By KEVIN FREKING, Associated Press
WASHINGTON (AP) — Now that Democrats have captured control of the House for the next two years, the party’s most senior members are poised to regain the wide-ranging power of committee chairmanships.
While some of the Democrats have gained fame in feuds with President Donald Trump, others are relatively little-known outside of Capitol Hill.
A look at the Black Democratic lawmakers expected to wield the gavels and shape the party’s top priorities:
Oversight and Government Reform Committee
Rep. Elijah Cummings, D-Md. (AP Photo/Cliff Owen, File)
Cummings, 67, will likely head the committee that could make life the toughest for the Trump
White House because of its broad investigative powers.
Cummings would likely seek Trump’s business tax returns and other company-related financial records. He said he will work to make the president accountable, but will also challenge Republicans to uphold their oversight responsibilities, saying, “I think we as a body can do better.”
The Maryland Democrat, who represents parts of Baltimore city and most of Howard County, has said he would also like the committee to examine prescription drug prices and whether some states have engaged in voter suppression.
“We cannot have a country where it becomes normal to do everything in Trump’s power to stop people from voting,” Cummings said Sunday on ABC’s “This Week.”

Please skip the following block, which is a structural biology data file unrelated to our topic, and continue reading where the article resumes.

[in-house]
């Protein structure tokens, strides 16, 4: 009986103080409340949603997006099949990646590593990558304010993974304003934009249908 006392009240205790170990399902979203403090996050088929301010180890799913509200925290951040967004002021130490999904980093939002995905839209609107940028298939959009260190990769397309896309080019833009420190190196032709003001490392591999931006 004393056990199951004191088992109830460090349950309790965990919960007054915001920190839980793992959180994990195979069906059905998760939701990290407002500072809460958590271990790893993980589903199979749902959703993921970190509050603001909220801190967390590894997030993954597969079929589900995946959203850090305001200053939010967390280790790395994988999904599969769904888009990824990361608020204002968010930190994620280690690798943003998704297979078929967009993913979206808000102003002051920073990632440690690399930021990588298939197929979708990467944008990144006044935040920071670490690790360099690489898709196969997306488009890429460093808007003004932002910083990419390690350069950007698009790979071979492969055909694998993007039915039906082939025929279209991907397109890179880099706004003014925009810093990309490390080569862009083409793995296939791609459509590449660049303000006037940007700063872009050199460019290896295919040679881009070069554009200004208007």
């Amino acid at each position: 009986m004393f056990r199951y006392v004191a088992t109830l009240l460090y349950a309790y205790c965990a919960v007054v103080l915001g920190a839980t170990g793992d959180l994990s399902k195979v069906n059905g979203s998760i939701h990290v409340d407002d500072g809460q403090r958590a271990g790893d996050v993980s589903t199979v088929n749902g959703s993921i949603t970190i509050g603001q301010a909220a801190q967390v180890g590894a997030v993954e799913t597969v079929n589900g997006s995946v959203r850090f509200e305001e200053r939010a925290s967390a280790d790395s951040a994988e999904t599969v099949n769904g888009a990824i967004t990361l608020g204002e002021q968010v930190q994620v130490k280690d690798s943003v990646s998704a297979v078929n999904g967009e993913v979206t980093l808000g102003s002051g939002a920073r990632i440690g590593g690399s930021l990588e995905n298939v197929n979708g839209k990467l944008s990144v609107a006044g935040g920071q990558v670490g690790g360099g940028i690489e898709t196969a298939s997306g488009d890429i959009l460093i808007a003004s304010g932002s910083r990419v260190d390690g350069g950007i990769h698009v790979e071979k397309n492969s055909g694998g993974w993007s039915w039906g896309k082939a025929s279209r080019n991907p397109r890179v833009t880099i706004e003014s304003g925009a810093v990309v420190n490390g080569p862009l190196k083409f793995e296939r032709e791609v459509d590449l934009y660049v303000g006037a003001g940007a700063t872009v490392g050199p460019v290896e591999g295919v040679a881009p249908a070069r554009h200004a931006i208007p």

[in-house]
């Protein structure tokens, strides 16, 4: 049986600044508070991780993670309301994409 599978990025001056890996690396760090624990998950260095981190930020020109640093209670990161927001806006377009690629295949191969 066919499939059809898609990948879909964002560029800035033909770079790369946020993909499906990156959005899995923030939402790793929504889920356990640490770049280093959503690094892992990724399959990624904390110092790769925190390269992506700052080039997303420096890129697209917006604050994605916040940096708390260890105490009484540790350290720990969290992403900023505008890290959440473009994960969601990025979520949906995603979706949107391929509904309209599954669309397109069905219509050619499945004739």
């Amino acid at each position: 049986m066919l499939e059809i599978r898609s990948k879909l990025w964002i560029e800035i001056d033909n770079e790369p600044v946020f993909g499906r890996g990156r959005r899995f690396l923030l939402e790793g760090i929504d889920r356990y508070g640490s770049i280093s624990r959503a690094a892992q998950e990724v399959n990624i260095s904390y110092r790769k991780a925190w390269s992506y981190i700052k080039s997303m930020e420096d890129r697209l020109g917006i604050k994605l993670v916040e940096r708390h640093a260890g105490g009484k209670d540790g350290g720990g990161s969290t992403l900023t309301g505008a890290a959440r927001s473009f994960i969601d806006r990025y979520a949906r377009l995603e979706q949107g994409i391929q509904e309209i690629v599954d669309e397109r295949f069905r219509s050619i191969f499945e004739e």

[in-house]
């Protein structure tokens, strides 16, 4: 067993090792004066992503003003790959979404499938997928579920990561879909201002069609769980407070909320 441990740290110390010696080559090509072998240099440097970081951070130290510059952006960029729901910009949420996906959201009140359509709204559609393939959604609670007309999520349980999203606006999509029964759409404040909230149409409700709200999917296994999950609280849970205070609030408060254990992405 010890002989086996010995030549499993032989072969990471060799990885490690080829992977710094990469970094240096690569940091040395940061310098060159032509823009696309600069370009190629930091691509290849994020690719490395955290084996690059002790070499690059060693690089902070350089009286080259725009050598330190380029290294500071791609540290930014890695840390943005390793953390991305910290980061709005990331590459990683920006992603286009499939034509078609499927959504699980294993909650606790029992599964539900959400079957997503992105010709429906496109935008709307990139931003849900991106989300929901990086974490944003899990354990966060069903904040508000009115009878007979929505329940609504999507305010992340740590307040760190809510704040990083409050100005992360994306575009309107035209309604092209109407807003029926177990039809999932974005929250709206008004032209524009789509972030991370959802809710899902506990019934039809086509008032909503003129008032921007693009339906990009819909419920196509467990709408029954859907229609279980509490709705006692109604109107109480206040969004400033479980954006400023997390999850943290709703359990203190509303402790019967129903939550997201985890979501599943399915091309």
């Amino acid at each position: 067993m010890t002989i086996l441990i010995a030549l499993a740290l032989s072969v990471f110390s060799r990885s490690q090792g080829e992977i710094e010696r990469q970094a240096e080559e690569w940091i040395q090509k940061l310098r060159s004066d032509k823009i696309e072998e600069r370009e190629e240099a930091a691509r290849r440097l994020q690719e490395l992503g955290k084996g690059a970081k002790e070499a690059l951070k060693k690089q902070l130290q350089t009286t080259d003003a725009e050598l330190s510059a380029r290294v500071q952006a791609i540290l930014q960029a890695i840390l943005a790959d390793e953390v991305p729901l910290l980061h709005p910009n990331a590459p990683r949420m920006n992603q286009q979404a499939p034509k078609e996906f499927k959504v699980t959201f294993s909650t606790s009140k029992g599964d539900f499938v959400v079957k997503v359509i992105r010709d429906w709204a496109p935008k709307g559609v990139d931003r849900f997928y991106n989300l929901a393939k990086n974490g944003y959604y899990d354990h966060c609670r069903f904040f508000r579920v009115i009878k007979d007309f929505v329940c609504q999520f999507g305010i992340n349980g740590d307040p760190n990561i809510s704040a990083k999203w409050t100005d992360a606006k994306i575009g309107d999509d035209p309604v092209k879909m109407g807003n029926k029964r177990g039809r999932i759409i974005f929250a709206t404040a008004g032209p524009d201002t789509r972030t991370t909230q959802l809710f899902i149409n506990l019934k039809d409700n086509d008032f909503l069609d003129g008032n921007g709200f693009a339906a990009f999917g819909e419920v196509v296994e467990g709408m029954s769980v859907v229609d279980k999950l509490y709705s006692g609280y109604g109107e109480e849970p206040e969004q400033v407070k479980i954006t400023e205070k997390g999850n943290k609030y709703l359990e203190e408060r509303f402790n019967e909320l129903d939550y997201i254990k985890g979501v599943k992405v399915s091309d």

He would also seek to bring Commerce Secretary Wilbur Ross before the committee to testify about the decision to include a citizenship question in the 2020 census.
Financial Services Committee
Rep. Maxine Waters, D-Calif. (AP Photo/Jacquelyn Martin, File)
Waters, 80, is expected to chair a committee with oversight of banks, insurers and investment firms. She has opposed Republican-led efforts to roll back the Dodd-Frank financial reform law and is promising colleagues that she will prioritize protecting consumers from abusive financial practices. The California lawmaker, whose district centers on south Los Angeles County, can also conduct aggressive oversight of the Consumer Financial Protection Bureau and steps it has taken to reduce enforcement actions against student lenders, pay-day lenders and others.
The president railed against Waters on the campaign trail this year, frequently mentioning her during his rallies. Waters accuses Republicans of serving as Trump’s “accomplices.”
Education and the Workforce Committee
Congressman Bobby Scott, D-V. (AP Photo/Steve Helber)
Scott, 71, is poised to lead the Democratic oversight of changes that Secretary Betsy DeVos has enacted at the Education Department. The Virginia Democrat, who represents parts of the Tidewater area, has told colleagues that he would continue work to free students from the burden of crippling debt, ensure workers have a safe job environment and conduct rigorous oversight to the administration’s “deregulatory agenda.”
Homeland Security Committee
Rep. Bennie Thompson, D-Miss. (AP Photo/Rogelio V. Solis, File)
Thompson, 70, of Mississippi, will lead aggressive oversight of actions that the administration has taken on immigration, including its “zero tolerance” policy of prosecuting all adults caught crossing the border illegally and putting their children under the care of the Department of Health and Human Services. The committee will also examine the administration’s response to Hurricane Maria, which devastated Puerto Rico, incidents of domestic terrorism by U.S. citizens and what can be done to ensure election security. He represents the western and central parts of Mississippi.
Associated Press writer Mary Clare Jalonick contributed to this report.